The first half of 1914 was pretty settled. England was friends with everybody. It was friends with the weather. For example, while New York had a blizzard (picture from 7 March), London was quite springy.
The Bitterness of New York: Clearing the Snow-Bound Streets after the great blizzard which swept the Town
While London has been revelling in spring-like weather, Arctic conditions have prevailed in New York. Snowstorms and blizzards have been the order of the day, and although 20,000 men worked day and night to reduce the resultant chaos to order the New York World stated that as a comedy of inefficiency, waste and feebleness nothing could equal the scenes of overcoming the blockade.
We were down with the eighty-four year old Emperor Franz-Joseph of Austria-Hungary.
A Veteran Royal Friend of Britain
The latest portrait of the Austrian Emperor
The visit of the British Fleet to Austrian Waters, a great deal of talk of Anglo-Austrian friendship, and the illness of the Emperor Francis Joseph have brought his Majesty into even unusual prominence of late. The veteran ruler of Austria-Hungary is eighty-four years of age, the oldest monarch in Europe. An English book on the Emperor's House, Mr Steed's The Hapsburg Monarchy, is said to have been confiscated in Austria-Hungary on account of a passage held by the Public Prosecutor to be lèse-majesté.
We just loved those dashing (yet domesticated) young German Princes and Princesses:
The Kaiser's sons and their wives, specially photographed for THE GRAPHIC in Brunswick on the Royal Christening Day.
Left to right: Princess August Wilhelm, Prince Eitel, the Crown Prince, the Crown Princess, Prince August Wilhelm. The Duke of Brunswick's son and heir was christened last week.
We were entranced by the increasingly scrutable Tsar of all the Russias
The Appearance of the Tsar of Russia in Public
The Tsar and his son returning from a review of the Marines at Tsarskoe Selo
The Tsar's crusade against the evils of strong drink has aroused great interest throughout the world. He recently issued a rescript dwelling on the moral and physical havoc brought about by vodka-drinking, and he has abandoned the traditional custom of drinking the health of the troops after reviews and parades.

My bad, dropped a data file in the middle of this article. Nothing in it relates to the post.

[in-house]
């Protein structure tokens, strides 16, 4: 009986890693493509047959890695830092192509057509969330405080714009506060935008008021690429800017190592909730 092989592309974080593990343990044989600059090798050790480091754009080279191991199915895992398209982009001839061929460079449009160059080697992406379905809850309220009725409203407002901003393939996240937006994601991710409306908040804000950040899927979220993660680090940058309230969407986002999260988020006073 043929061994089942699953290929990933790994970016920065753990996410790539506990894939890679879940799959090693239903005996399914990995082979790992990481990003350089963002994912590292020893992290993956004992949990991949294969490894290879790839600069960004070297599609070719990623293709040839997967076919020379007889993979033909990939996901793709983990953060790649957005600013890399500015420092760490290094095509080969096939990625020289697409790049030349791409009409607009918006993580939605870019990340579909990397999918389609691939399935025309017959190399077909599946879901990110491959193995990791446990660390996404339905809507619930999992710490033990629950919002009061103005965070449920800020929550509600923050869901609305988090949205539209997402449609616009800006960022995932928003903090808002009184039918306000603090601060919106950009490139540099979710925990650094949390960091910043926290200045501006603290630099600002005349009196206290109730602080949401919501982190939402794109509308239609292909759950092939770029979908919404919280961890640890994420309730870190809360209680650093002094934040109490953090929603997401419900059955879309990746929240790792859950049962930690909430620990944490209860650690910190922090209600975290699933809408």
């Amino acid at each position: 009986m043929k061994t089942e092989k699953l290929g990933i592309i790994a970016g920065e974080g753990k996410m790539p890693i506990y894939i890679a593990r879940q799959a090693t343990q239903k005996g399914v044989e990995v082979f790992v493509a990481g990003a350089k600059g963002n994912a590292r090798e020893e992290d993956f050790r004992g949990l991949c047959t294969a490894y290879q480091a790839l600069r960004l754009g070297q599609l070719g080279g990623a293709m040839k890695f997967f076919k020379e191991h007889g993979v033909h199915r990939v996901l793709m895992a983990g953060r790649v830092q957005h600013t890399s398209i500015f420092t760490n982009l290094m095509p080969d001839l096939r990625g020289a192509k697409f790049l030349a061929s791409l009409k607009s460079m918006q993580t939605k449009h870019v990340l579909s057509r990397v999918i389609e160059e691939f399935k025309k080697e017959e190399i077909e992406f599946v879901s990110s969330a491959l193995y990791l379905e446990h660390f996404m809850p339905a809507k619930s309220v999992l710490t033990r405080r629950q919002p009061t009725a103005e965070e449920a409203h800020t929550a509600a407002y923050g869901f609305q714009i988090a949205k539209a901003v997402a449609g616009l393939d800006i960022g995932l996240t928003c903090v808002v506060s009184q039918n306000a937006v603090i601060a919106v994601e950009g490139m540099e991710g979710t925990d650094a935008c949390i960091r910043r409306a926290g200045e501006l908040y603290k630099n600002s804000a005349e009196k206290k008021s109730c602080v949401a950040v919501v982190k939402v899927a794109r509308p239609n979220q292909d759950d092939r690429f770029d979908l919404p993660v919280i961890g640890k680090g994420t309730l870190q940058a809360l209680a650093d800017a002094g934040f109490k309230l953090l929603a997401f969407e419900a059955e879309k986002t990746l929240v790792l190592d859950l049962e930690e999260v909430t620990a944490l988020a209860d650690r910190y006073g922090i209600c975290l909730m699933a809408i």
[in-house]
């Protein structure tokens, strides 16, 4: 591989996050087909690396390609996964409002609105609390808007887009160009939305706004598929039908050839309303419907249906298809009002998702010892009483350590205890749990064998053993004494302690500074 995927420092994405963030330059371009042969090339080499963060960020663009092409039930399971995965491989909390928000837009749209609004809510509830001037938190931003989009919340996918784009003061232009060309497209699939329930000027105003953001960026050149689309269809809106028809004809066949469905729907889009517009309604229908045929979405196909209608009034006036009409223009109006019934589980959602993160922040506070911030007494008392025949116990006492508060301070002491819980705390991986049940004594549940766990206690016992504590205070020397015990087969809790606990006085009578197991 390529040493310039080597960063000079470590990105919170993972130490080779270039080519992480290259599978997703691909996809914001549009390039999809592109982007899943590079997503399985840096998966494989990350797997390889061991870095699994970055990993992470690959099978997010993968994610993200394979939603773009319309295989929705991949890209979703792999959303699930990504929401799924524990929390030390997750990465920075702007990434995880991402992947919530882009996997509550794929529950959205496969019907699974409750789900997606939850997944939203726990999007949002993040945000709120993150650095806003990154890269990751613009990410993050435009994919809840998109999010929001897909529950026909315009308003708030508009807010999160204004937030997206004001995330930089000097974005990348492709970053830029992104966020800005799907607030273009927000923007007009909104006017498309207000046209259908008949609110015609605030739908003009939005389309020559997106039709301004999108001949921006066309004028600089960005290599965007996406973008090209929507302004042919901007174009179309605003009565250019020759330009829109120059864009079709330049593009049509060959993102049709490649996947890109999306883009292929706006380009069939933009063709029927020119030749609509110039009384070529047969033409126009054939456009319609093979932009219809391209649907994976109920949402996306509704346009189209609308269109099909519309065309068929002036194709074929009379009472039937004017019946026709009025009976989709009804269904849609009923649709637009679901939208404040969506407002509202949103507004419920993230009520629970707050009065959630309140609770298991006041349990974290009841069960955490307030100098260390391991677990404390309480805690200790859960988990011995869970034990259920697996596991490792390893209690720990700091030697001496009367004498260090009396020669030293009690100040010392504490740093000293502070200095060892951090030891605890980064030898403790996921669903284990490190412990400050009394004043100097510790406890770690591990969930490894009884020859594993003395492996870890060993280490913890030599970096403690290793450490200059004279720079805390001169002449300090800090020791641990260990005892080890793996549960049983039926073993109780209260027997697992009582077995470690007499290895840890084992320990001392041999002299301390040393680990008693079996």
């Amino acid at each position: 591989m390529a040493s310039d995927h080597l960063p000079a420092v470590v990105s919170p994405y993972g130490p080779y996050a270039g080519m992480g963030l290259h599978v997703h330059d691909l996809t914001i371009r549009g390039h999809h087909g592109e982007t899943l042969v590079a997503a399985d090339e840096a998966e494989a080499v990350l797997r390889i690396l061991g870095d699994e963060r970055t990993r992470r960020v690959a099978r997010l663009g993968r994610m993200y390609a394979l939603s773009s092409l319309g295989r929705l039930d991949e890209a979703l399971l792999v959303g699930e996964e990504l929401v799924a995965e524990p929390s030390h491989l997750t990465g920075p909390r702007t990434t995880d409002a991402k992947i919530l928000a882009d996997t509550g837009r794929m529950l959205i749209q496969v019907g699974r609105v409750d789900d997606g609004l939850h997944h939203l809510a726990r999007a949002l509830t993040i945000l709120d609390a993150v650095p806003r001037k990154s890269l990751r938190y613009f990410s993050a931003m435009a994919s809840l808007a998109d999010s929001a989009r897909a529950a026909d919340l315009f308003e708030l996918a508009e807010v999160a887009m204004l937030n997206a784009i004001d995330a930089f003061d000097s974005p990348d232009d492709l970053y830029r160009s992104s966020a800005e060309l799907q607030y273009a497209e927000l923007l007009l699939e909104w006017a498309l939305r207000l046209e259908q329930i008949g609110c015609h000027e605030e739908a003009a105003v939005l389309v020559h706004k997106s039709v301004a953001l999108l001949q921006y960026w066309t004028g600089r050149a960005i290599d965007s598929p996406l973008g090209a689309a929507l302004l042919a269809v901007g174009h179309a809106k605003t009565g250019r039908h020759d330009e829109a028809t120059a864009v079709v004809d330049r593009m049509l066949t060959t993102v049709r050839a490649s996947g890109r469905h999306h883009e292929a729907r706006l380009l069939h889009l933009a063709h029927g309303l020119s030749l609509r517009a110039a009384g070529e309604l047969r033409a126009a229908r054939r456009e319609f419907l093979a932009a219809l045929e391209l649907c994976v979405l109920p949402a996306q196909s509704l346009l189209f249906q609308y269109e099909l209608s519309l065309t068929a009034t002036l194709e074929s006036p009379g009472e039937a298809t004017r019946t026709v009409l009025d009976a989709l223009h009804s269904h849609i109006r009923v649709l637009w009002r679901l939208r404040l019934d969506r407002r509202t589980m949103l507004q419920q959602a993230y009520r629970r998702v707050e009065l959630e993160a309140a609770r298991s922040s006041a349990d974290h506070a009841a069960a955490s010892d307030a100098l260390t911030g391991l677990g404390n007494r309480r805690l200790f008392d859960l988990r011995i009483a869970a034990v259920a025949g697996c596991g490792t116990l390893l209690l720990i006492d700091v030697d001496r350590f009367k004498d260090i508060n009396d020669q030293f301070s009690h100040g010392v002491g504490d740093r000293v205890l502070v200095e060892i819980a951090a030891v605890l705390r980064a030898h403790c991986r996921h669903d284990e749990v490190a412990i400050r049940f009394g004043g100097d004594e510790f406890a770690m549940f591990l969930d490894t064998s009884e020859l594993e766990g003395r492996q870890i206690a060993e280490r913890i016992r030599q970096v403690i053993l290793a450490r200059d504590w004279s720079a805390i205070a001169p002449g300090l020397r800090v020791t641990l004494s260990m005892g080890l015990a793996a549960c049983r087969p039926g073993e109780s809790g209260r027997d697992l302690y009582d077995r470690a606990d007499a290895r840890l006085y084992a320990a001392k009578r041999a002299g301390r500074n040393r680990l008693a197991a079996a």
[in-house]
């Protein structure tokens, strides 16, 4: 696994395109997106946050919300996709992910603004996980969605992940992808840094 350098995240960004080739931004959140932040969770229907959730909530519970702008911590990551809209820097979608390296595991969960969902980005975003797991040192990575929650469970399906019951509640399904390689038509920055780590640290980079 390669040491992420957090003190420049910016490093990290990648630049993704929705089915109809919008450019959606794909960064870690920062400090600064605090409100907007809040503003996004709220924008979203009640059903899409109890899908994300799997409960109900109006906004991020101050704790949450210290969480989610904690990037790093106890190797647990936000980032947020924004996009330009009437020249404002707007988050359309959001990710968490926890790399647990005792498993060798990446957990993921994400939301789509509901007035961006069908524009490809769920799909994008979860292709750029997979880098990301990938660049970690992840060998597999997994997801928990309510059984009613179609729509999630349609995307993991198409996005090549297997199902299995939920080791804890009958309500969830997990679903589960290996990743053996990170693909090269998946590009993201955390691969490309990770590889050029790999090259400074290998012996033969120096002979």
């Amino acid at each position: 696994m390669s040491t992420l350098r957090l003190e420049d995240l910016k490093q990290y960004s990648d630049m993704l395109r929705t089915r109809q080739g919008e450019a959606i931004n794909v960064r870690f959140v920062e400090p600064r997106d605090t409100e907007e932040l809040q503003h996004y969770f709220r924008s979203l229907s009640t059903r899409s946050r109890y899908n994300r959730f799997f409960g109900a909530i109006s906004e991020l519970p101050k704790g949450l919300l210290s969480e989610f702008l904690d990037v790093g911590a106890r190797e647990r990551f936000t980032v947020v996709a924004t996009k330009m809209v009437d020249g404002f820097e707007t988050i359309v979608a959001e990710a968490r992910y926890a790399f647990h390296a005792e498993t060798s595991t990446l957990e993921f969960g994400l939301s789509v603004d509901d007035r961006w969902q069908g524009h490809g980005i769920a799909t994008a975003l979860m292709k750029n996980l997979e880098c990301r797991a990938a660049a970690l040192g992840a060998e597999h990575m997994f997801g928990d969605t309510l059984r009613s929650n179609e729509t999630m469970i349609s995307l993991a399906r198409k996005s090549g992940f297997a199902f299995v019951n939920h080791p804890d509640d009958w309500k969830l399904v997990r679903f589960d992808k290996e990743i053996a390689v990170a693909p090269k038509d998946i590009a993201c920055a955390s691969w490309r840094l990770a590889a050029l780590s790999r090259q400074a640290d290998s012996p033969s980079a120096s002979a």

— a gesture which may backfire on him in another couple of years or so.
We even had ads with microscopes and benevolent German scientists watching over our minty-fresh breath:
How Formamint kills Disease-germs
The background of the above photographs shows the shape and appearance of various disease-germs as seen through the microscope. The discs are reproduced from actual micro-photographs taken by Dr. Piorkowski, the famous bacteriologist. In this experiment, two glass plates, covered with agar jelly, a substance on which germs thrive, were exposed in a railway carriage. One (the right-hand plate) was also treated with saliva from a person who had sucked four Formamint Tablets. All germs on this plate were destroyed, while they grew abundantly on the other plate (the left-hand one), which had not been treated with Formamint. Thus, when you suck Formamint, all disease-germs in your mouth and throat are quickly destroyed.
Then this happens on Sunday June 28th:
The Archduke Ferdinand and his Consort, murdered at Serajevo
The latest Royal victim of the assassin is the Archduke Francis Ferdinand, Heir-Presumptive to the throne of Austria-Hungary, who, with his consort, the Duchess of Hohenberg, was killed by a pistol-shot at Serajevo, the capital of Bosnia, on Sunday morning, after a bomb attempt upon their lives had failed. They were motoring to the hospital to visit the victims of the bomb explosion, when the murderer dashed forward and fired point-blank at the Archduke and the Duchess, who both collapsed, mortally wounded, and died without recovering conscousness. Pictures by Adèle and Hoppé.
Which makes the front cover of The Graphic on Saturday 4th July, 1914